Kolya walks on a rail of the train tracks like it's a balance beam, and Lev trudges along behind. They pass a crew of women working to turn a post office into a defensive position, and Kolya indicates that one of the women has a great body, explaining to Lev that she has a dancer's posture. When Lev seems unconvinced, Kolya says that some night he'll take Lev backstage at the Mariinsky Theater and take advantage of his reputation—he mentions having slept with Galina Ulanova, a famous ballerina. Lev doesn't believe it, and Kolya decides he's being cruel and they should change the subject.
Again, Kolya is bragging about his sexual endeavors in order to create a sense of dominance and increased masculinity in comparison to Lev, and this works despite the fact that Lev doesn't entirely believe Kolya. We also see how Kolya consistently views women in terms of their sexuality and physicality, which is a way for him to emphasize his own power and agency.
Kolya adopts his joke-telling accent and begins to tell a joke about three boys trying to steal chickens from a farmer. Lev refuses to play along, and Kolya asks if Lev is in love with Sonya, and Lev, annoyed, tells Kolya to finish his joke. Kolya reminds Lev about calculated neglect and finishes his joke. Lev doesn't laugh, and Kolya says that other people think it's funny.
When it comes to jokes, Lev can deny Kolya some of his attempts at power simply by refusing to engage or laugh at the jokes. Kolya, however, is undeterred, and brings the conversation back to his own superiority with the mention again of calculated neglect.
Kolya asks if Lev knows why the town is called Mga. Lev suggests it's someone's initials, and Kolya says her name is Maria Gregorevna Apraksin, and one of the characters in The Courtyard Hound is based on her. Kolya explains her role in the story, and Lev asks what else Ushakovo wrote. Kolya says that he only wrote The Courtyard Hound, which was a failure according to critics. After the failure of that novel, Ushakovo began writing another one, but was growing more religious and, after becoming convinced that fiction is Satan's work, tossed his manuscript in the fire. Lev points out that that's what happened to Gogol, and Kolya insists that the particulars are very different.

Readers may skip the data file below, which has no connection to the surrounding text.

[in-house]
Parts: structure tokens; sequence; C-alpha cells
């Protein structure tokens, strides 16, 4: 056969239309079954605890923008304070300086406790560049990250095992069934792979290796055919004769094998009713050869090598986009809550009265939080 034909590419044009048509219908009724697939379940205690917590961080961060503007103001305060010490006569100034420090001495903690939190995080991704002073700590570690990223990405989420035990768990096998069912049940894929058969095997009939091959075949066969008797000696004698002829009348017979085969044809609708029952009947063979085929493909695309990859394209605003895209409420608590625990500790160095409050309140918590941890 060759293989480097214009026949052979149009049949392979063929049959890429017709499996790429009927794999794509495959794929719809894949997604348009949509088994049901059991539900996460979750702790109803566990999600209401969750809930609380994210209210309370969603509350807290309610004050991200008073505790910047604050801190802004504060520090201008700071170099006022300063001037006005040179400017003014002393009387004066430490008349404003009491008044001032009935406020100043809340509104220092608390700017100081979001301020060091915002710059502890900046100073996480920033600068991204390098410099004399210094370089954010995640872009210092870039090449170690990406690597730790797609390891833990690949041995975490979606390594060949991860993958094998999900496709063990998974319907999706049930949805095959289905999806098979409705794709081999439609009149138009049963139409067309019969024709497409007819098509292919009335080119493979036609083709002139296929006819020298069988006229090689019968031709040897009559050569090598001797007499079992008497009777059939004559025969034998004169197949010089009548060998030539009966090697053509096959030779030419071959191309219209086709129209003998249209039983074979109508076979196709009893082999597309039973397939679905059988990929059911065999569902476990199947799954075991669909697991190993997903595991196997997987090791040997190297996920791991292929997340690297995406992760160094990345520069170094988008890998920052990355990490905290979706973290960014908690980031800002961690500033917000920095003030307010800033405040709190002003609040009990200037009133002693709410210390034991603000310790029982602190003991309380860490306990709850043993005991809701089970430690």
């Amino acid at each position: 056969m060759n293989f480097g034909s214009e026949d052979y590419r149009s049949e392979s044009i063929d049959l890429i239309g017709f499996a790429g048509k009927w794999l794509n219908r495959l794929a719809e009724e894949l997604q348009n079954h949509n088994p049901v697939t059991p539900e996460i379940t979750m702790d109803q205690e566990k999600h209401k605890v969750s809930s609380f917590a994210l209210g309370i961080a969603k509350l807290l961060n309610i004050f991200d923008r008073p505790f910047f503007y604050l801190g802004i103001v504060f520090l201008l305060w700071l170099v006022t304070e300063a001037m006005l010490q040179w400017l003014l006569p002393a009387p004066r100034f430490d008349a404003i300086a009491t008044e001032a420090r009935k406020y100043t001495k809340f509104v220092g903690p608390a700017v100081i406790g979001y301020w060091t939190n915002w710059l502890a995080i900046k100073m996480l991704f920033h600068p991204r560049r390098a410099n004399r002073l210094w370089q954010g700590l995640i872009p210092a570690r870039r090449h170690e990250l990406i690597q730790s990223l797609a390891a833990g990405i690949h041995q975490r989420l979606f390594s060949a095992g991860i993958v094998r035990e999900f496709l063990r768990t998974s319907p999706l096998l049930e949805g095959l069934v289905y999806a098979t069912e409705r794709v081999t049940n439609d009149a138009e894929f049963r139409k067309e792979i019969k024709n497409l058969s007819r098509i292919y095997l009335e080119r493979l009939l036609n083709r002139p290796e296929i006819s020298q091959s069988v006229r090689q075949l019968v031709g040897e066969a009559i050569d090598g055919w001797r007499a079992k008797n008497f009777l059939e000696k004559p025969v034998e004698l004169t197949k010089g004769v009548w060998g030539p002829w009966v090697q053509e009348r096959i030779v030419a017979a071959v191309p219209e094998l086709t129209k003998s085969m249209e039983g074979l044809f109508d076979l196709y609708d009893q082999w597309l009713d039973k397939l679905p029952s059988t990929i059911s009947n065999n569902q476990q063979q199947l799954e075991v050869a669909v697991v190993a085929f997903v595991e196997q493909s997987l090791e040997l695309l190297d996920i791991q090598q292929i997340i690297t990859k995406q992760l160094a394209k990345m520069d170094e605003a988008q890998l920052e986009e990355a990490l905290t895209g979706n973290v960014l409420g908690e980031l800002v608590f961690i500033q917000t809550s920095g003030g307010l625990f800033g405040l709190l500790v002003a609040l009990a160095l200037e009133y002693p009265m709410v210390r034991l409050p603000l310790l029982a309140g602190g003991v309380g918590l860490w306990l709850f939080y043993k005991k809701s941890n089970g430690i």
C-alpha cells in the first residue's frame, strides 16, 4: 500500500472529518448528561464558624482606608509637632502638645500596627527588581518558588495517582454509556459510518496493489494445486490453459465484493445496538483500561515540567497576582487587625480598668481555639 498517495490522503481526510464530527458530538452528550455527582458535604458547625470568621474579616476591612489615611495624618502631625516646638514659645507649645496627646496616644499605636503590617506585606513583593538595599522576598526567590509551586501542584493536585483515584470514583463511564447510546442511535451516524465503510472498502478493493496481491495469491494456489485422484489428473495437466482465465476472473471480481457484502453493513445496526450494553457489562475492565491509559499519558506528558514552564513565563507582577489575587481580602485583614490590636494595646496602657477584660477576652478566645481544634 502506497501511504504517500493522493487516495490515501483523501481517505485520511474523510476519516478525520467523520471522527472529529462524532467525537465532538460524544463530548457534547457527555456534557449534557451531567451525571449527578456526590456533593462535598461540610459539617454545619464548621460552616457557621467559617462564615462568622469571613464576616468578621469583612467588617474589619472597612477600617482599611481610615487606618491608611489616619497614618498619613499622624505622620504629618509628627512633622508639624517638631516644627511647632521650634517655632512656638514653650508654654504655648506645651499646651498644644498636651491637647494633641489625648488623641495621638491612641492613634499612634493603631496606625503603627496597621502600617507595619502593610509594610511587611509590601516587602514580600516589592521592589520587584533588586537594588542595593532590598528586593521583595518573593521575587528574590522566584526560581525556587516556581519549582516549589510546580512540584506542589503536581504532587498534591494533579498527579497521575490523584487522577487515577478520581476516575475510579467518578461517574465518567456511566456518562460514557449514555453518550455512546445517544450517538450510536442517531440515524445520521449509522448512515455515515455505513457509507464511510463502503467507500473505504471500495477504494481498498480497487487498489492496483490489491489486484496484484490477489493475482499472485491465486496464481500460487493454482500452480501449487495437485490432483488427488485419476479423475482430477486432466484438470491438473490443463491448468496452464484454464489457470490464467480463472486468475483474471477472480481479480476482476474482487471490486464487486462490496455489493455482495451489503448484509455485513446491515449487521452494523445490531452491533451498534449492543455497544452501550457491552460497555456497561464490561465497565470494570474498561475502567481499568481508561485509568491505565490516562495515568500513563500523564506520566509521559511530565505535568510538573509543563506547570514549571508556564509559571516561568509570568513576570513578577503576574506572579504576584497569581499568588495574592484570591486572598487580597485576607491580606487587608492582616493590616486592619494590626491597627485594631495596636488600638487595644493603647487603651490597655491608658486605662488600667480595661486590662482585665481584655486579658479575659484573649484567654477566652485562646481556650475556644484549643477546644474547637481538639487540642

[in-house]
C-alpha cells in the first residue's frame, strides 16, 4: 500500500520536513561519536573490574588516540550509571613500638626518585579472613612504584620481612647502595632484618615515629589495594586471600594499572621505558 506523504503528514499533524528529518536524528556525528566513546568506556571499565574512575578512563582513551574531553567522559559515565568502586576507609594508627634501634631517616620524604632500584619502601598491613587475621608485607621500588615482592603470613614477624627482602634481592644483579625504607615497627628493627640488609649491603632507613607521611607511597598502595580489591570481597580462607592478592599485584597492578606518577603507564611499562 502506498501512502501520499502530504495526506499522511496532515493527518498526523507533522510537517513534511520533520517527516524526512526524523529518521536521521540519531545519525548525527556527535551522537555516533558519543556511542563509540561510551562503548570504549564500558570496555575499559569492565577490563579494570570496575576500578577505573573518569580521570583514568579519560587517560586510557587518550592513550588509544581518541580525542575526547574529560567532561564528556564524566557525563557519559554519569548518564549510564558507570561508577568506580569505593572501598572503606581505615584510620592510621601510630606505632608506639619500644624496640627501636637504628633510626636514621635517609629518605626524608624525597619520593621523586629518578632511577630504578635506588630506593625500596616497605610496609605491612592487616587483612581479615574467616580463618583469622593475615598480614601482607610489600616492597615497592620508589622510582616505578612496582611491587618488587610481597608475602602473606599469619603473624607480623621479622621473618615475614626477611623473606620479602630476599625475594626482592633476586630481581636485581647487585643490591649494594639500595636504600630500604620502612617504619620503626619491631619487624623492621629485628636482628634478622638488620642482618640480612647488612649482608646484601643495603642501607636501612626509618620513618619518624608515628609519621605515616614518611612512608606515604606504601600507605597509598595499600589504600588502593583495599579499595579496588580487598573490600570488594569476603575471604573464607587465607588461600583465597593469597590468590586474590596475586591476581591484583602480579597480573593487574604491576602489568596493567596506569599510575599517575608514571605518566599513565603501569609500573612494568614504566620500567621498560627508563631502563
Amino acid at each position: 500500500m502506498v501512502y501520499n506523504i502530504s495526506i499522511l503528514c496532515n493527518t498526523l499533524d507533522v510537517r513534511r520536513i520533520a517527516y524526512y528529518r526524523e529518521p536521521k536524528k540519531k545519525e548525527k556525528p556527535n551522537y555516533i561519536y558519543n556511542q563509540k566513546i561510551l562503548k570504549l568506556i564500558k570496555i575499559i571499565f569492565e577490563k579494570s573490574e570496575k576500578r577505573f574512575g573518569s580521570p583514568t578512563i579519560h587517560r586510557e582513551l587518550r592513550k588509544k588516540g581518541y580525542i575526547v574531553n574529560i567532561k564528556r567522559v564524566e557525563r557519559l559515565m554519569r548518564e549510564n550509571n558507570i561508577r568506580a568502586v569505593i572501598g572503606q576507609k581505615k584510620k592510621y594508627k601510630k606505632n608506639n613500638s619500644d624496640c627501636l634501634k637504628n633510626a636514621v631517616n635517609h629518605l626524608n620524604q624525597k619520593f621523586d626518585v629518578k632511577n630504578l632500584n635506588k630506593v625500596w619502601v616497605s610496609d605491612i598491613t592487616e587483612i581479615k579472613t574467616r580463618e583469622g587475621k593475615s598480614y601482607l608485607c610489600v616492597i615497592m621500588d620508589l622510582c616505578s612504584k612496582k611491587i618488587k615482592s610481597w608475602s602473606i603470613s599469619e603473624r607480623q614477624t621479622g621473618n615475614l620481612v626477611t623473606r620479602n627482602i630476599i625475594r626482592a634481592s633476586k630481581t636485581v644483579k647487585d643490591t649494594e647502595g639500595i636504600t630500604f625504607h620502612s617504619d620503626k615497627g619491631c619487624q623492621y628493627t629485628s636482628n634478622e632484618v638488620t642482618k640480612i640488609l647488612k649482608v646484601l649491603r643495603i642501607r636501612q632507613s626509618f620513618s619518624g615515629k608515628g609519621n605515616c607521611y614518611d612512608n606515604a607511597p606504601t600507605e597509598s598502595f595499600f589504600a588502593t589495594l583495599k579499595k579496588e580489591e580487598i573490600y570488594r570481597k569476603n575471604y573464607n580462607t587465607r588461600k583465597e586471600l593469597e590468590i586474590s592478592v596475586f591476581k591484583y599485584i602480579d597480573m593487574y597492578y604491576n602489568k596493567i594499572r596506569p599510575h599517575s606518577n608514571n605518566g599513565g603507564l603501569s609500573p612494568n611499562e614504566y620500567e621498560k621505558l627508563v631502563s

Whatever Kolya says, what Kolya describes Ushakovo doing is exactly what happened to the famous Russian writer Nikolai Gogol. This indicates that Kolya likely finds Gogol's story dramatic and enticing, and probably idolizes Gogol and the other writers whose work he's borrowing ideas from. This helps create a sense of the Russian literary canon that Kolya is presumably trying to join by writing The Courtyard Hound (which is later revealed to be his creation).
Lev and Kolya see a group of dead bodies lying facedown in the snow, their boots and clothes stripped away, and their suitcases open next to them and emptied. Someone had also hacked off their buttocks. Lev says he didn't want to know how they'd died, but knows that they'd been dead a long time. Kolya tells no more jokes that morning.
This passage mirrors the dead body that Lev saw in the canal when he and Kolya were walking to the giant's apartment. These passages serve to highlight the horrors of the siege and make very clear that death is everywhere—and the living can only survive by taking from the dead. The hacked-apart bodies may also be another gruesome intimation of cannibalism.
Around noon, Lev and Kolya reach the edge of Leningrad's defenses. A sergeant approaches them and asks for their papers. Kolya hands the letter from the colonel to the sergeant and tries to make conversation, but the sergeant wants to know why Kolya isn't with his regiment. As the sergeant reads the letter, Kolya begins to sing, and the sergeant looks at him with respect and hands back the letter.
We're again reminded of the power that Colonel Grechko has over what seems like everyone in the Red Army. Kolya is reminded once more that he was accused of desertion, which continues to build a sense of curiosity in the reader as to why Kolya wasn't with his regiment.
The sergeant apologizes for stopping Kolya and Lev, and says that he knows all about their mission organizing the partisans (guerrilla resistance fighters battling Germany behind enemy lines). Lev shares with the reader that the letter only says they're not to be detained, but that the newspapers are full of stories about organized partisans being trained by NKVD. Kolya matches the sergeant's tone, and the two discuss cutting off the German supply lines. The sergeant offers Lev and Kolya bread as they tell him they need to reach Mga before nightfall.
The papers are evidently trying to tell stories to rally support and create a sense that they're doing something to fight the German army. Notice how the lieutenant jumps to this conclusion without asking any questions—this propaganda has obviously penetrated the army itself and can even provide them with a sense of hope and purpose.